Lucas was five when he watched the final gate open on television, his father’s grip tightening on his shoulders as an army of suit-clad minions poured forth from hell’s now open door.
“My god, it looks like an invasion of wall street,” said his father.
“Or the IRS,” said his mother.
“Public servants do not wear suits that good.”
Lucas’s shoulders creaked under his father’s grip and though Lucas knew that his father didn’t mean to hurt him, he knew too that he would have bruises. Then the television had faded out never to broadcast again.
Rather than the expected fire and brimstone suffering there had been instead an excising and the world slowly faded, losing color until it was cast in pewter shadow. The army of minions set up ministries for provisions and people stood in lines for identical boxes of identical things. They went to their assigned jobs and back home again, eating for sustenance and sleeping for energy. An endless loop of life without hope or end.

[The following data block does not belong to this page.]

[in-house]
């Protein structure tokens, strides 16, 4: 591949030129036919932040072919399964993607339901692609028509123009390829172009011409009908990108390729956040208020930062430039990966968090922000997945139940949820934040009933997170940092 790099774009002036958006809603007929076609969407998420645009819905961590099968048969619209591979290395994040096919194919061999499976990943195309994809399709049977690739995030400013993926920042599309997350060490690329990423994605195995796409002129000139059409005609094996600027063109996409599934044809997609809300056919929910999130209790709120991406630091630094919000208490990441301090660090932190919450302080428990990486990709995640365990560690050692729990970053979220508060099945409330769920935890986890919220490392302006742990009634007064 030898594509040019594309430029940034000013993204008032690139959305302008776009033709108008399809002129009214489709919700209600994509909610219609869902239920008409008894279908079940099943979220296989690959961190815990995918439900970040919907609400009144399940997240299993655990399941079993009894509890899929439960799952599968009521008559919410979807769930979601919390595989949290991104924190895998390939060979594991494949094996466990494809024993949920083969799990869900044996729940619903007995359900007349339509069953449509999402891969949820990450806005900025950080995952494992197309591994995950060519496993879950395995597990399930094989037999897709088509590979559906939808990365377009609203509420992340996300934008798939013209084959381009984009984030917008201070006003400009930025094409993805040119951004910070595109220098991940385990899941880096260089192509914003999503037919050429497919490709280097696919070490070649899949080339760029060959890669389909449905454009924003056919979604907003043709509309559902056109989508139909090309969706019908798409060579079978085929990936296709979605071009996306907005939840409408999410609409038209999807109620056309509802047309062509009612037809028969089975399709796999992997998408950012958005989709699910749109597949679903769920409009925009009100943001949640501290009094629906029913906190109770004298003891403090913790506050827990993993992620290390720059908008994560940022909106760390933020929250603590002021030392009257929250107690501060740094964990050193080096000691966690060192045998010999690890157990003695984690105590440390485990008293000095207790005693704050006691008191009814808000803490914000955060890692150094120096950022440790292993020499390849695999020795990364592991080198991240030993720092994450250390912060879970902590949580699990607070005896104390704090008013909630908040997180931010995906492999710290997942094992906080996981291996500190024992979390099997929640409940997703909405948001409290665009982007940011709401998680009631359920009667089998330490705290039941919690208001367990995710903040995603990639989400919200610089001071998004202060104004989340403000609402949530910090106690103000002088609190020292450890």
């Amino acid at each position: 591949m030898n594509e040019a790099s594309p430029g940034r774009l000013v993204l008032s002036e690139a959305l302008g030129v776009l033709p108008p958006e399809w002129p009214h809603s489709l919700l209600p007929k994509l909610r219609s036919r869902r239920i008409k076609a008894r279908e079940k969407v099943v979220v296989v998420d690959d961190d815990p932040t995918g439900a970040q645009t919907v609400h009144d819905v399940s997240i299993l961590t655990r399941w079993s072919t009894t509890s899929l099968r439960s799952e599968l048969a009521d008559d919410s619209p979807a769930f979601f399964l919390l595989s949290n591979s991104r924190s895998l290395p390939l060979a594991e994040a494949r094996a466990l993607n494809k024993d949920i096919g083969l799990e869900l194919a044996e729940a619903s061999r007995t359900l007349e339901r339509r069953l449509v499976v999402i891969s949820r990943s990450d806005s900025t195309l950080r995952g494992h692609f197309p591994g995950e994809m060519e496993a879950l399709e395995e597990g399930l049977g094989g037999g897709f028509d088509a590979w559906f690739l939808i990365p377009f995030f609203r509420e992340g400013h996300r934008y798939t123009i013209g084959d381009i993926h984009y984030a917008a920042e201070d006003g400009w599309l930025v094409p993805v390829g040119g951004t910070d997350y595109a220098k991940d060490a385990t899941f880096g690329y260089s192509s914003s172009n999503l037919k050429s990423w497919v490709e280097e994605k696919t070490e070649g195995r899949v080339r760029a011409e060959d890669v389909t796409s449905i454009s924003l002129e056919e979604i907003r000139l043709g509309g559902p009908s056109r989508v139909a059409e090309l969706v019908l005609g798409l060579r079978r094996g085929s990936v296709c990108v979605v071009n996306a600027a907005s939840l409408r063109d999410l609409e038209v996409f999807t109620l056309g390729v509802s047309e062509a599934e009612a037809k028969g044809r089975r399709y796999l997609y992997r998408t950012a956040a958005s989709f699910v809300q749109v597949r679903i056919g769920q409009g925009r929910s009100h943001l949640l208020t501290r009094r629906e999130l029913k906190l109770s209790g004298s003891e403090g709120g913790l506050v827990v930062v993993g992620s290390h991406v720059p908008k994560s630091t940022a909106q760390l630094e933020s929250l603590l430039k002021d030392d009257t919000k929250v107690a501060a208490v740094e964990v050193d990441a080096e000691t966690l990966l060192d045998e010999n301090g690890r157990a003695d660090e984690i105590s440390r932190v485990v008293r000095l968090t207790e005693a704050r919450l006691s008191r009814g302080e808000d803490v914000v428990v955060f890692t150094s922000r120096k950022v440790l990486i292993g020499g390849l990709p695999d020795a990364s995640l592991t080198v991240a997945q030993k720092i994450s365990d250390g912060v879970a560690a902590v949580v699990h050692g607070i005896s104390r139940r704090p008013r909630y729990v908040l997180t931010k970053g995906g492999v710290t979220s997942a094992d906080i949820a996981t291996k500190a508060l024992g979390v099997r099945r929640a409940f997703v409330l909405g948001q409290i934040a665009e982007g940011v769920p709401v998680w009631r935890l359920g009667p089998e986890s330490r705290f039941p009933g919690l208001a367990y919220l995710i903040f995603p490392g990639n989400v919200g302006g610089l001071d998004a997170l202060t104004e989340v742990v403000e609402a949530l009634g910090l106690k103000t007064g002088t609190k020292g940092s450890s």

For some time, people reached for pleasure with fading memories of paintings, writing and sculpture, of desire, of food eaten just for taste, until pleasure itself became a rainbow. These thoughts became as elusive as silverfish for nearly everyone except Lucas. For pressed into his skin are the yellows, blues and greens of bruises never healed. Lucas doesn’t understand how the Ministry of Anomalous Events hasn’t yet brought him in but every day that he gets to live with the marks of his father’s love is one that he cherishes. The yellow edges remind him of sunflowers and the greens of grass that once grew. Lucas tries to remember for them all for when the Ministry comes, and they will, he too will forget and the way back will be lost.
Inspired by Trifecta’s word fo the the week: